The past calendar year has been like a roller coaster for the Hilliard City School District.

The past calendar year has been like a roller coaster for the Hilliard City School District.

Cuts in April followed a failed 9.5-mill levy in March. A crossing guard was killed while escorting a child across the street to the school in April.

A settlement was finally reached after months of negotiations between the board of education and the teacher's union. The school board passed a resolution in August to go on the ballot again shortly after learning that the district gained an "Excellent With Distinction" rating on the Ohio Report Card.

And after an operating levy passed in November, $3-million was still scheduled to be cut from the budget.

Through it all, Superintendent Dale McVey said administrators and staff have placed consistent emphasis on meeting student needs.

"I think throughout the last 12 months within the educational setting, we continue to focus on meeting students' needs and increasing student achievement," he said.

The end game, said McVey, is to ensure the educational needs of students.

"Along with that, 'How do we know that we are meeting student's needs?'" he asked.

Accountability goes far beyond the Ohio Achievement Test (OAT) and Ohio Graduation Test (OGT) results, according to McVey.

"The business of the district sort of takes care of itself," he said. "Levies, in our current system, are inevitable. Negotiations are part of our experience every three years. We know those are going to continue to be part of our experience. But how do we separate and keep at core what our focus is and that is taking care of children. That is what I focus on as we close out the 2008 calendar year."

McVey said the district tries to separate the drive for getting a levy approved, during the years when they are needed, from the classroom instruction.

"I think we have significant evidence that will suggest that is exactly what has happened," he said.

The report card is an important evaluation tool, but not the only accountability tool.

"It certainly is an important instrument that gives us an understanding of how our students are performing in alignment with state standards and in comparison to other systems, specifically in our comparison group," he said, "so it is an extremely important document."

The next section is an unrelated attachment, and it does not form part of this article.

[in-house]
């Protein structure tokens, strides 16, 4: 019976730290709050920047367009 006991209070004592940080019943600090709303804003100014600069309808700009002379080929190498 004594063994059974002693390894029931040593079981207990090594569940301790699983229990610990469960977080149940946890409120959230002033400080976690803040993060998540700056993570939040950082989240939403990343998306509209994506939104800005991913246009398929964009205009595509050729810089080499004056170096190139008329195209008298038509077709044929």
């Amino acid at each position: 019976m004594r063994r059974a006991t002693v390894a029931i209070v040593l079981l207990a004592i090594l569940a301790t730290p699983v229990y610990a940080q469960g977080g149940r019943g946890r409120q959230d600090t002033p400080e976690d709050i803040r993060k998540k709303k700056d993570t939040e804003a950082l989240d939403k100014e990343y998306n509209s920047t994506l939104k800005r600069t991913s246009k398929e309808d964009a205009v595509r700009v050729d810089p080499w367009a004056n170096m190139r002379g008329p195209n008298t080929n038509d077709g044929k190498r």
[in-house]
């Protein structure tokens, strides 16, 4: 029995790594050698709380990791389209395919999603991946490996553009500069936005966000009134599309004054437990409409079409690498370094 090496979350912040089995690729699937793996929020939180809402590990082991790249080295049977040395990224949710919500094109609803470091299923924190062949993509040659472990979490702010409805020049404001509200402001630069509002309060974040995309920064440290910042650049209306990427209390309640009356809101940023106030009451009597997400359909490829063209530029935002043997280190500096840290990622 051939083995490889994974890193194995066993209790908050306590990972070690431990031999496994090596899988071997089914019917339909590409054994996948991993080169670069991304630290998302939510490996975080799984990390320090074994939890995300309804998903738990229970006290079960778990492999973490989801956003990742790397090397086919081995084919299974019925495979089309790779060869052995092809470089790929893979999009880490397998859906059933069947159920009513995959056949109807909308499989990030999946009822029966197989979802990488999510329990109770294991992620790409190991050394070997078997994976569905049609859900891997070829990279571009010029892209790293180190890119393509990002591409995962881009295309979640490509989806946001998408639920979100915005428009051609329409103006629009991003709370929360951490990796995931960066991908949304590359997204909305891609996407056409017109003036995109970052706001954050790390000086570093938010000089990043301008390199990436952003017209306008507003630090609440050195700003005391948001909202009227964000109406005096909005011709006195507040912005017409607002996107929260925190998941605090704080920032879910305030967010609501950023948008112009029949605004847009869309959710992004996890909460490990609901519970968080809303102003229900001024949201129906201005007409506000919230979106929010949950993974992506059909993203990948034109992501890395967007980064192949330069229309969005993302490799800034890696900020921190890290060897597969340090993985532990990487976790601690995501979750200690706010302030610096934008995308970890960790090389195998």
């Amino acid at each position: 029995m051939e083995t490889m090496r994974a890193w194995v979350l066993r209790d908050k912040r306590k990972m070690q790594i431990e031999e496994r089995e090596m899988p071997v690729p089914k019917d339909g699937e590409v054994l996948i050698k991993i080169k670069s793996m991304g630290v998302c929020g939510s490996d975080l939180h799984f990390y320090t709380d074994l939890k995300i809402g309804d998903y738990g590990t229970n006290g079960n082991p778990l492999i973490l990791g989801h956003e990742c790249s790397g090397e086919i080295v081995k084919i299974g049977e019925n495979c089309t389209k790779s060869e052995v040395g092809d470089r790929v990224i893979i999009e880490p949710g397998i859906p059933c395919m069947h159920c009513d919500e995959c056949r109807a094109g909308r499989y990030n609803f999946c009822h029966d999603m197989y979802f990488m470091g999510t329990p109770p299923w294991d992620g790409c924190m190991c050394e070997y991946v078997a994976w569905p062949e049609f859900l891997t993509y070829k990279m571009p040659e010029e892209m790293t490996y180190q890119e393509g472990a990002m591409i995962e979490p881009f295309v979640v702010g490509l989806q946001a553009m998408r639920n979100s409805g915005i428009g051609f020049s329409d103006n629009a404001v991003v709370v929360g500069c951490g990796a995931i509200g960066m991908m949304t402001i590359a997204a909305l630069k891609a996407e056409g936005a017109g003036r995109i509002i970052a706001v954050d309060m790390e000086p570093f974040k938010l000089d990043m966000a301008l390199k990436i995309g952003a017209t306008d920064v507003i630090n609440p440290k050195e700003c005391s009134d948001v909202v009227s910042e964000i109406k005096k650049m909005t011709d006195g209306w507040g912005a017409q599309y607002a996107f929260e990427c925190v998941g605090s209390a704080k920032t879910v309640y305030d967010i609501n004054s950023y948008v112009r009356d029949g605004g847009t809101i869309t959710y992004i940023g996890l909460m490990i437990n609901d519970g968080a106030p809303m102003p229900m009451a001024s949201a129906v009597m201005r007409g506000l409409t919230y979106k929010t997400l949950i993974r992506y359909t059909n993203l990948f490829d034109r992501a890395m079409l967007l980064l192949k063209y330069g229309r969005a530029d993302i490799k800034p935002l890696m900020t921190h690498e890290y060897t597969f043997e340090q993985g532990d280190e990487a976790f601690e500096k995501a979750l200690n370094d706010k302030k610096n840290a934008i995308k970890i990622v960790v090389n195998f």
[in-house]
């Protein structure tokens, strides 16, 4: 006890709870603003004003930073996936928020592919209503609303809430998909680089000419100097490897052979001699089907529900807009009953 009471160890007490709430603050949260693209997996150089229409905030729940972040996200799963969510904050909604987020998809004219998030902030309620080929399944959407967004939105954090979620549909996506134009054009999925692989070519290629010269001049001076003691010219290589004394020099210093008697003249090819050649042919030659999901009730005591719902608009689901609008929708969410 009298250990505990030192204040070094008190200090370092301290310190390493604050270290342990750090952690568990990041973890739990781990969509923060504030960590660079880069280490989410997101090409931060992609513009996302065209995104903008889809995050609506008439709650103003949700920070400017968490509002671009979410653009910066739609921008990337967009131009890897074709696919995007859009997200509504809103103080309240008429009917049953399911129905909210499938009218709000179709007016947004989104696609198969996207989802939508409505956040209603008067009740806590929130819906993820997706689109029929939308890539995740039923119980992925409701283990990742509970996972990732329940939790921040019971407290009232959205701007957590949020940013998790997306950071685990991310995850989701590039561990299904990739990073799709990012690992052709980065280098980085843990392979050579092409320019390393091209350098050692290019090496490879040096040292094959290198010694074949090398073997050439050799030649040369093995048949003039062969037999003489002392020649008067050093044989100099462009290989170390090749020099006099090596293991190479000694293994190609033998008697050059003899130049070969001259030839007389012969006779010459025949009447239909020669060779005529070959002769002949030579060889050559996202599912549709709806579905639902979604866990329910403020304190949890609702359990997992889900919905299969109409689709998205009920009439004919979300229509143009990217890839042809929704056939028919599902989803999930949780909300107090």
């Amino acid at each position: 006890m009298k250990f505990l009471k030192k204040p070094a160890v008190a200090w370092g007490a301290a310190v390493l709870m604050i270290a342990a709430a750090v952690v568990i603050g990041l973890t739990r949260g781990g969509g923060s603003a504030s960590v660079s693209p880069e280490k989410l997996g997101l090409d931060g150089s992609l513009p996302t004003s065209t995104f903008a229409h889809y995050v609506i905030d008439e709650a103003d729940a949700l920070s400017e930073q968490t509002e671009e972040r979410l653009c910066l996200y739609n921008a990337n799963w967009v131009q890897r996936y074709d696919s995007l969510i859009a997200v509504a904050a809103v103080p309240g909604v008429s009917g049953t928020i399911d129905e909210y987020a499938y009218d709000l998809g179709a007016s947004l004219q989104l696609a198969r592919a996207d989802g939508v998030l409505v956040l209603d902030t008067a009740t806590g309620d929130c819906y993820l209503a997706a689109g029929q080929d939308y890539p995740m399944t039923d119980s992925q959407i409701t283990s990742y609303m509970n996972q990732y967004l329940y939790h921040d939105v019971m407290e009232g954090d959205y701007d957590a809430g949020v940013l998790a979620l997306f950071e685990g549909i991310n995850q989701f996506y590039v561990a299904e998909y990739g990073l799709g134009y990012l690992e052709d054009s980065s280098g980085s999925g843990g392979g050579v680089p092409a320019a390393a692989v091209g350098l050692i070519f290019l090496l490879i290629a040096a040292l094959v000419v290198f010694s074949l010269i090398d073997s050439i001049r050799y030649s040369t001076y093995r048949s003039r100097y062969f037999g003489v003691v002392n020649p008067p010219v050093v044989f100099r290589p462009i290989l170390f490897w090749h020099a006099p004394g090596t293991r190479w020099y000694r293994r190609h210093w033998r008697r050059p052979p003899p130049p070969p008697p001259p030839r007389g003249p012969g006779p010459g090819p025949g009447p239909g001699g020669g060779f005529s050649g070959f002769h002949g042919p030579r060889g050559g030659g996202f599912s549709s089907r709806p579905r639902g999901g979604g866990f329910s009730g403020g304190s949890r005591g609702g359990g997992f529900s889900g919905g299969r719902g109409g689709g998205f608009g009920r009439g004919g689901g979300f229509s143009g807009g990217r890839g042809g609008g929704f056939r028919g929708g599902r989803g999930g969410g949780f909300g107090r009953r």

Assistant Superintendent Andy Riggle agreed.

When cuts were made earlier this year, McVey and his team of administrators had to notify people that their jobs were being eliminated.

"We're a people business," he said. "That is what we do, that is what defines us. We, I think, in this district work real hard at taking care of kids and taking care of each other. It is very difficult when you have to make tough choices that ultimately result in loss of employment. It is important to understand that we live in very challenging economic times. School districts are not immune from the economic woes of the state, of this nation and beyond."

McVey said he does not like seeing anyone put in the position of losing their jobs.

"Unfortunately in this day and time it is reflective of where we are in our state of the economy," he said.

When a 6.9-mill operating levy passed in November, McVey was relieved.

"The stories that moved me were the stories that always tied back to what I saw through the eyes of students," he said. "Whether it was that middle school student whose basketball shoes were literally at the foot of his bed and he was hoping that on Wednesday he got to take them to school for tryouts, or those two high school students from Darby who took their own initiative and made that video to talk to us through their eyes and lend their voices to 'this is about our future'."

During one of the most dire economic times faced in decades, he said, the community came together to protect their children's education. Those who do not have children, McVey said, also pitched it to say it is too important to the future to turn it down.

The death of Scioto Darby Elementary School crossing guard Dianna L. Sharp in an attempt to save the life of Christian Engle on April 10, shocked the entire community.

"Tragedy becomes part of one's experiences and they take different forms," said McVey. "Yet this was unique in and of itself. It was an experience that in talking with my colleagues none of us had ever been faced with anything remotely close to anything of this nature. Words don't adequately describe how tragic that event was."

The impact over the test of time is indescribable, according to McVey.

"You can never be prepared for something like that," he said. "That's why you have crisis plans."

In the coming year, McVey said, the two most important initiatives are literacy and assessment.

He said he sees evidence of it every time he is in the schools.

Riggle said they will be working with research-based academic issues.

The kindergarten through 12th grade literacy program was implemented this fall, but it is still in the process of being developed.

"The focus of that curriculum addition is literacy across a major content area," said Riggle. "So how do teachers outside of the language arts classes, how do they reinforce reading achievement, how do they reinforce proper writing skills and in math classes, science classes? That is something we really put a strong focus on, because literacy really is central to learning."

Late last year, Riggle said, the district started a math course of study. It will be completed by the end of the school year.

"Not only have we been researching and coming up with purposeful initiatives, we combine that with a consistent review of student performance," he said.

The idea is to determine that they are successfully reaching students.

Riggle said they helped teachers develop a series of common assessments that periodically track student progress, rather than waiting on the OGT and OAT.

"Literacy is critical to any student's success in any area," said McVey.